The Right Way to Reform Accreditation

by Avi Snyder

Over at Inside Higher Ed, UCLA’s Alexander Astin has an important, but flawed piece on college accreditation and institutional autonomy. He argues that American higher education has remained relatively free of government interference, because our private accreditation system assures quality without centralized government standards.

Astin’s first mistake is overstating the autonomy and diversity of accreditation agencies. We don’t really have a “private” accreditation system, as he claims. We have a pseudo-private system in which accrediting agencies must be approved by the federal Department of Education. This is one of the reasons our system is so centralized and slow to adapt and change, a fact Astin acknowledges. Accreditors aren’t just peer-reviewers. They are also federally-sanctioned gatekeepers of government funds.

Furthermore, while universities may not often deal with government overreach, they deal with accreditor overreach all the time. At schools like the University of Virginia and Tiffin University, accreditors have repeatedly interfered with institutional autonomy. And it is precisely their role as government gatekeepers that empowers them to behave in this way.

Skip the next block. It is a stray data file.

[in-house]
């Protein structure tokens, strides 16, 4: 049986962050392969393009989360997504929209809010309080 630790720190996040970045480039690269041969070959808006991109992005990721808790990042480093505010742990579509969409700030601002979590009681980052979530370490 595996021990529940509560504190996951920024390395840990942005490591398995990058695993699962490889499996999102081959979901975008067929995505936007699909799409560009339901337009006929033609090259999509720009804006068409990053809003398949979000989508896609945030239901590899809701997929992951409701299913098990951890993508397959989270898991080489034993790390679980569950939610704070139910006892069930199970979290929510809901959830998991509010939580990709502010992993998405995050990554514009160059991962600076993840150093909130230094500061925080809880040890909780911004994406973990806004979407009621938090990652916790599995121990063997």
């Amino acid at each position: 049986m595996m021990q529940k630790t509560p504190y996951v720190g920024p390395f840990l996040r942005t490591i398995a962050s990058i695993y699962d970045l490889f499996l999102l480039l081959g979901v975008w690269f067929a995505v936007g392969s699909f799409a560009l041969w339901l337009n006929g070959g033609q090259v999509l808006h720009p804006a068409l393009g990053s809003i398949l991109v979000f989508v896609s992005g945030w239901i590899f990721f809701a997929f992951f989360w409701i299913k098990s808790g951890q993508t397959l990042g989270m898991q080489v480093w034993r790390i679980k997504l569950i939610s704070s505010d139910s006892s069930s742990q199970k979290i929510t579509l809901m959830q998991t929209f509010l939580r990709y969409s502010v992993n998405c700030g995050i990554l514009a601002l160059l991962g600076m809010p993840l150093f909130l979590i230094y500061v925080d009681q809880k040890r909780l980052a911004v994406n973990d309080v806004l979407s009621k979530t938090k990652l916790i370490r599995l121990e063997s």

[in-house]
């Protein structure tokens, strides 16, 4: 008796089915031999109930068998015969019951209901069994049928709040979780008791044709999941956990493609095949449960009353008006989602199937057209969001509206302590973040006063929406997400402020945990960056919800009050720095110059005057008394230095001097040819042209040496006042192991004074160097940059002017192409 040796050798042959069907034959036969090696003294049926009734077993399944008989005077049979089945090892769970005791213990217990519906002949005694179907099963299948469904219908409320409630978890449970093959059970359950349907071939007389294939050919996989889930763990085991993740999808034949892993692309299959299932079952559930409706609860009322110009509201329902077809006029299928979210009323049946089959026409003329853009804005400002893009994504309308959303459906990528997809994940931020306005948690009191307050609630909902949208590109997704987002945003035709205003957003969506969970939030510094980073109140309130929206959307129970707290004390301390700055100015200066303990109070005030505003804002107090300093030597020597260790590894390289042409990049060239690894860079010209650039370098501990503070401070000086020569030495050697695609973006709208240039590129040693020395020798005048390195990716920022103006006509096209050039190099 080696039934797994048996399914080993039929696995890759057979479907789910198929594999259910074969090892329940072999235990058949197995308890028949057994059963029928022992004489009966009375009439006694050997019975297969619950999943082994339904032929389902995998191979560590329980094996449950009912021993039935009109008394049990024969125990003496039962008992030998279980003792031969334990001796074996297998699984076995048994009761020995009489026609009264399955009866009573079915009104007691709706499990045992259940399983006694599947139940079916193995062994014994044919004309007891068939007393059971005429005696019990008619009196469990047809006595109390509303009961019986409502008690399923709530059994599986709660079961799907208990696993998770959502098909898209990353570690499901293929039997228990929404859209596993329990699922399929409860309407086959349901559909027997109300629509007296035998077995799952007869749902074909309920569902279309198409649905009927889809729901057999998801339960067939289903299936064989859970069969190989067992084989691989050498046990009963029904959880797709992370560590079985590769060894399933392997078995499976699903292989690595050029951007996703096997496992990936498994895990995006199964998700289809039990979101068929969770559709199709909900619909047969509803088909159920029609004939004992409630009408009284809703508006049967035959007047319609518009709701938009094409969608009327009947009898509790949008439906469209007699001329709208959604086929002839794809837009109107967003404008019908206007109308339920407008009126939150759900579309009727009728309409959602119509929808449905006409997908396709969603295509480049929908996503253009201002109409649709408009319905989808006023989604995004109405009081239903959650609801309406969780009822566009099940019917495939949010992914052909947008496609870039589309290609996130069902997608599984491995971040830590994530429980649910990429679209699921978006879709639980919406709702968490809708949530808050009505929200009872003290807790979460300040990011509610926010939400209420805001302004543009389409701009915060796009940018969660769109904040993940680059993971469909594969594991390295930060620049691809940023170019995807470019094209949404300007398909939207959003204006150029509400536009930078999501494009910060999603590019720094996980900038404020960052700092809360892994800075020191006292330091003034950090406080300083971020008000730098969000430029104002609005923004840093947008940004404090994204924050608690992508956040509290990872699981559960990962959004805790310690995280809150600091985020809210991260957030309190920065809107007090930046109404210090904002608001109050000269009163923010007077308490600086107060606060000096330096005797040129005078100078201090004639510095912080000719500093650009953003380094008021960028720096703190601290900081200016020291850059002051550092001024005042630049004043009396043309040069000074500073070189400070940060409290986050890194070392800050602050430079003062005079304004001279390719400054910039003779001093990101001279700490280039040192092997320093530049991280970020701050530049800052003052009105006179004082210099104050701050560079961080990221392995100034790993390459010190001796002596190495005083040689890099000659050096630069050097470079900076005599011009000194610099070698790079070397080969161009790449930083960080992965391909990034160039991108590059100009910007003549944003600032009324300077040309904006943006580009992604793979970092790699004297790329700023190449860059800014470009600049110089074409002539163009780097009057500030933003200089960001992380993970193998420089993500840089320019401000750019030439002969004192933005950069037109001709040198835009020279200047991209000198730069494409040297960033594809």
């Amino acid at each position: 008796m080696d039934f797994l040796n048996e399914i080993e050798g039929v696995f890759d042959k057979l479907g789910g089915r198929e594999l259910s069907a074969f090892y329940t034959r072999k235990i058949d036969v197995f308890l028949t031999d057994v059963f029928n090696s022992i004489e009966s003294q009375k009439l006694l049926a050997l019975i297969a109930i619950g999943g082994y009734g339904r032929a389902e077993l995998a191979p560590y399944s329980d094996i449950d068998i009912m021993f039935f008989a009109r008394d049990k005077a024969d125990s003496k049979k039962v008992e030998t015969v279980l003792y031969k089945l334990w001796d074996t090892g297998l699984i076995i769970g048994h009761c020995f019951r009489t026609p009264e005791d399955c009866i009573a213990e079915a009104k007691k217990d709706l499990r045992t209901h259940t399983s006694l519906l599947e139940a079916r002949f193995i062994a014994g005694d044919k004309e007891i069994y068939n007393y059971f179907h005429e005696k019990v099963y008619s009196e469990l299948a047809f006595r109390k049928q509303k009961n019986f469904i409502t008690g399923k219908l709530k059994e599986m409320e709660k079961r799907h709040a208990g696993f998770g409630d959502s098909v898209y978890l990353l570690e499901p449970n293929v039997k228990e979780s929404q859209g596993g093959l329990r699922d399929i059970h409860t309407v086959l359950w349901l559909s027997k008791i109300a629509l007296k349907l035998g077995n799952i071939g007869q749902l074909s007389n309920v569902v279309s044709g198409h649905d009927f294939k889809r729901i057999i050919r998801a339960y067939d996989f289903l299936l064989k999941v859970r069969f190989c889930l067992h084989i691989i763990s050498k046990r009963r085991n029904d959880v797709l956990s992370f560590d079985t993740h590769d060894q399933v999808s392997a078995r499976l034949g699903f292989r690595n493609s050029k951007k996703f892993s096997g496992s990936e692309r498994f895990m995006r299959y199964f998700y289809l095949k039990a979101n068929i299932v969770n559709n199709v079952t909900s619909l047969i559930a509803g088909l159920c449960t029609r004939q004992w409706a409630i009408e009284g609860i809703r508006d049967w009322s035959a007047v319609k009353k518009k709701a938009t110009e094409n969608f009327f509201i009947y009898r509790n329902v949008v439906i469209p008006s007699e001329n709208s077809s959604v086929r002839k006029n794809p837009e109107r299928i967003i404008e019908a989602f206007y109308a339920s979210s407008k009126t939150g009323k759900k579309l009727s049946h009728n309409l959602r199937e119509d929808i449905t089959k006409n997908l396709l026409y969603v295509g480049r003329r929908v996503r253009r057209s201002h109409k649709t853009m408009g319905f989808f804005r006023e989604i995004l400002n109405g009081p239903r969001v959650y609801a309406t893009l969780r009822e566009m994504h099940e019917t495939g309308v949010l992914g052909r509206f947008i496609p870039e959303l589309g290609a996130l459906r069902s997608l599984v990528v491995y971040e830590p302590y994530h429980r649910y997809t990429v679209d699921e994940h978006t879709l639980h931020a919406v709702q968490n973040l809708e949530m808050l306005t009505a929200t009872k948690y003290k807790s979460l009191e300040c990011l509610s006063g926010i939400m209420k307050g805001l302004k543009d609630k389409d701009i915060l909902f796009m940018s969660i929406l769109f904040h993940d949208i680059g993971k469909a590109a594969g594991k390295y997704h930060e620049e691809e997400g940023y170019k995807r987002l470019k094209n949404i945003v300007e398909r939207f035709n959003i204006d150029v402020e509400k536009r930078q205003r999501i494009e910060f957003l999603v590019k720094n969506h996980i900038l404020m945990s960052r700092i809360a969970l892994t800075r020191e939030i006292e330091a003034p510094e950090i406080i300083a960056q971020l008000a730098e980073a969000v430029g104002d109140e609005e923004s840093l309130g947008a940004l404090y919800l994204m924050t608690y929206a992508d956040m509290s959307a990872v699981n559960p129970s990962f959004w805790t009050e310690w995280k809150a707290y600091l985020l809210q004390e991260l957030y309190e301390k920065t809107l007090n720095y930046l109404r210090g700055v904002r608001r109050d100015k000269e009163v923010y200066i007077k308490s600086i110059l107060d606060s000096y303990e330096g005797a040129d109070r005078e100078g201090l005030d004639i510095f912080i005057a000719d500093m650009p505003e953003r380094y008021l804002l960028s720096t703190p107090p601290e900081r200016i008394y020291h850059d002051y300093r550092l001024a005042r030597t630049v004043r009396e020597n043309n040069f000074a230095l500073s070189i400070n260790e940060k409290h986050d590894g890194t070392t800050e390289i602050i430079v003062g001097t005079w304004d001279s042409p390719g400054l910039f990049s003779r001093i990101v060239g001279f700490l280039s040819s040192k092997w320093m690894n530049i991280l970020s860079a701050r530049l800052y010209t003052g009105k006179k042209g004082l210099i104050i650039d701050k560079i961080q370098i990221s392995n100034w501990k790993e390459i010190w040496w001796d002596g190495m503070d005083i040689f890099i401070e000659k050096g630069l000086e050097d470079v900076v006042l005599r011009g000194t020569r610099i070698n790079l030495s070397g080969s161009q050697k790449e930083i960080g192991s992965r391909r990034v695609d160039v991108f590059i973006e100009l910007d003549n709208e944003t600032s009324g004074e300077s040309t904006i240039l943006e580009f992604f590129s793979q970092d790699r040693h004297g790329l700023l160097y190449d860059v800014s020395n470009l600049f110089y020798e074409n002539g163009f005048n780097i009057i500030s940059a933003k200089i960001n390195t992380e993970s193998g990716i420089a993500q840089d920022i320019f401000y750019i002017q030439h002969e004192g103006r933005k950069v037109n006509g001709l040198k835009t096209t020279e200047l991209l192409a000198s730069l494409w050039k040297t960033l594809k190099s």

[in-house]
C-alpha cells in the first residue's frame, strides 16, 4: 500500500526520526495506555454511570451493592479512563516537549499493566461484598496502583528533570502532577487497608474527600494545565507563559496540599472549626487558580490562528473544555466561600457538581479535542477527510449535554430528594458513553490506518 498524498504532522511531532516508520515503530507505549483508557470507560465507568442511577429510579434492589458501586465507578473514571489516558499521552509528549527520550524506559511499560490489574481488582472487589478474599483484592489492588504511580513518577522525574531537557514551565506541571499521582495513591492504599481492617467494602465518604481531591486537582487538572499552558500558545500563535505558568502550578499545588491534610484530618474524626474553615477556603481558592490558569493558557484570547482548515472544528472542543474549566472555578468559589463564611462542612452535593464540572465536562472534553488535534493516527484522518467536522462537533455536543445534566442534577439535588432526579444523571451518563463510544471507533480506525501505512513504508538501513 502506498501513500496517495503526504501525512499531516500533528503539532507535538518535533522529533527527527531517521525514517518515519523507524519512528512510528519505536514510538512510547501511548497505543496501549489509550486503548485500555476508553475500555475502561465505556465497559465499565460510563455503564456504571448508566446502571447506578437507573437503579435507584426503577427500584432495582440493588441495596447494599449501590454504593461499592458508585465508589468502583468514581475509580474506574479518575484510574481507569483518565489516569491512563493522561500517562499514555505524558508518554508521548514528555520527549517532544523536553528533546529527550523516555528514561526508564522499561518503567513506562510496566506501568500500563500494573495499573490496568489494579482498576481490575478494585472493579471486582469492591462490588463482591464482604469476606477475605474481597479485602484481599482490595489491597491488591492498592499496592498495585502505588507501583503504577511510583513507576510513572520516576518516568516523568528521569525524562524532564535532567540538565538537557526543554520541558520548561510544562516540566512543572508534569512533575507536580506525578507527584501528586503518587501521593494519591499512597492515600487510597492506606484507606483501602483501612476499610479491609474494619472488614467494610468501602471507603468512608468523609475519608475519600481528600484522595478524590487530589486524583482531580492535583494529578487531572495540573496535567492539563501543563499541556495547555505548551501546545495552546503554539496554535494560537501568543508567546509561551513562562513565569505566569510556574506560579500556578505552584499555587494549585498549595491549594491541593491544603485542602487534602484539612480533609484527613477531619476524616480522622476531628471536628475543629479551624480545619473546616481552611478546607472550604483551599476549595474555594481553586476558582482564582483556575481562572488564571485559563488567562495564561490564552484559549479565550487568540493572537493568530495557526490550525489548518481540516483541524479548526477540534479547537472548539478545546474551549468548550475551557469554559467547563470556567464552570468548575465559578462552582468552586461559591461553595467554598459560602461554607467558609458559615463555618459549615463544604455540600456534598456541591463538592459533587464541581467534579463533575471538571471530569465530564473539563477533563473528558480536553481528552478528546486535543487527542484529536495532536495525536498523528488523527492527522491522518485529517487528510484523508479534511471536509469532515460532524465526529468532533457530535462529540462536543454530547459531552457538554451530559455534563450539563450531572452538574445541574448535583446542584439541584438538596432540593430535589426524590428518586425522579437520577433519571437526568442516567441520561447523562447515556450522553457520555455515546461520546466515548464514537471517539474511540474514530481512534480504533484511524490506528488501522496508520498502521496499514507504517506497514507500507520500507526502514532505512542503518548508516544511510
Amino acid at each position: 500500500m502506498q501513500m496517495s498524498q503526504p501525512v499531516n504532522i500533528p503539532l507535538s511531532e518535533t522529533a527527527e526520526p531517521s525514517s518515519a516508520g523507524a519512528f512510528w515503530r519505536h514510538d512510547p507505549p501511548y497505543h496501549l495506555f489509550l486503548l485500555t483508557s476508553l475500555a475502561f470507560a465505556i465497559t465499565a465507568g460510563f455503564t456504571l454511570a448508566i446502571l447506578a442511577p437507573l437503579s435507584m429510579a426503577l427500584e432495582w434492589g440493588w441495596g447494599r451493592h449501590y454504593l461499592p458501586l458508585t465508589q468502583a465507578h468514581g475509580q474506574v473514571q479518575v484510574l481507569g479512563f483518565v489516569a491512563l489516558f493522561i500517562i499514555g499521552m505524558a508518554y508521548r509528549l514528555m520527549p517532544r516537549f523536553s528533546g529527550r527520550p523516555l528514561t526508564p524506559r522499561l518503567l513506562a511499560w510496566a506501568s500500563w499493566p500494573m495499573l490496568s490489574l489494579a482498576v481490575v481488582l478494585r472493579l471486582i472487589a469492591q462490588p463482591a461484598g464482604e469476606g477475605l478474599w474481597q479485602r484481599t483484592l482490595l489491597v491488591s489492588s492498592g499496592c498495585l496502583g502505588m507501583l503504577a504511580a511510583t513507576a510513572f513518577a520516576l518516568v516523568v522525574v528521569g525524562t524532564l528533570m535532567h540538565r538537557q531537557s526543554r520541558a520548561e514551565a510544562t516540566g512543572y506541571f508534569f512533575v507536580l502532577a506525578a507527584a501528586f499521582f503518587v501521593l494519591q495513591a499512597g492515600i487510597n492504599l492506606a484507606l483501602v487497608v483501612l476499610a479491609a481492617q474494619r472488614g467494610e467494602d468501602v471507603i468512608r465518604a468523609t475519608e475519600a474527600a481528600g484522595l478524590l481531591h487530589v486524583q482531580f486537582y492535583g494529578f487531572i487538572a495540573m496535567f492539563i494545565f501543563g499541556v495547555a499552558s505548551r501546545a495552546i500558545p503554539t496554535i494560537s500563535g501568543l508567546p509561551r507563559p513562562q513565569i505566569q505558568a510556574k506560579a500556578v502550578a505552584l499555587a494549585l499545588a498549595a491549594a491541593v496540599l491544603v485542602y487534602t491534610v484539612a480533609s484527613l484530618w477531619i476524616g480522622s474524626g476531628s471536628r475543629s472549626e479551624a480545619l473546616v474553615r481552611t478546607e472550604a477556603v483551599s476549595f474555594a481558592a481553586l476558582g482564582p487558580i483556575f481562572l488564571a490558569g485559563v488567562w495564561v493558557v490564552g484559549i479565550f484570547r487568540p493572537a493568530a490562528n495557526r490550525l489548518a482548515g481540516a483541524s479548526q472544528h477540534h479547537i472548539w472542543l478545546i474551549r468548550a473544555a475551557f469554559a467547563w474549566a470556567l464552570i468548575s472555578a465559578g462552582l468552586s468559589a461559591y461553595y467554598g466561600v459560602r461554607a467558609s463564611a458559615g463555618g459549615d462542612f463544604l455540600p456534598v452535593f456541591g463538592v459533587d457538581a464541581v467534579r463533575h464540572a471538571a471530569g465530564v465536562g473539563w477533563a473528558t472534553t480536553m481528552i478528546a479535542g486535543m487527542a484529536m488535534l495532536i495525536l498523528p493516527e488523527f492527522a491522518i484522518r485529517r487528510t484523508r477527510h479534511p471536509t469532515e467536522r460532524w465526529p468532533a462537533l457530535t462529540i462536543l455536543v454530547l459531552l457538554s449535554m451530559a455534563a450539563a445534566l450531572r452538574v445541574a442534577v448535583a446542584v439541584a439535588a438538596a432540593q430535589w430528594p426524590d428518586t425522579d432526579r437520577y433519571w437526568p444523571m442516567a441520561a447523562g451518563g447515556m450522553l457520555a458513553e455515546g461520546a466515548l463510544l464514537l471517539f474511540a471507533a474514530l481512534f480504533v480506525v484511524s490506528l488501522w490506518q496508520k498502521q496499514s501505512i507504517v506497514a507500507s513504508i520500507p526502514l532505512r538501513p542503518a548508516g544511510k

Astin does get one point correct, however. He writes, “If the federal government … begins to engage in its own brand of quality control, American higher education is in for big trouble.” If “quality control” means detailed, top-down standards, this is probably true. And many have raised concerns of this nature regarding President Obama’s proposed college rating system.

But this is no excuse for maintaining the accreditation status quo. In fact, the system of private peer review Astin describes would work far better if federal money wasn’t at stake. (The relatively speedy accreditation of the free, online University of the People is a great example in this regard.)

We need to break the link the link between accreditation and Title IV funds. But instead of switching to direct federal quality control, we should simply require colleges to provide families with independently certified information in a clear and readily accessible format on an annual basis. This information would include cost of attendance; degree programs; graduation rates; student loan default rates; student outcomes; and job placement rates. To protect the federal dollar, schools would simply establish their financial stability through an independent audit.

Such a system would rely on transparency and consumer choice in order to maintain the quality of a college degree. And that’s the kind of system we should all be on board with.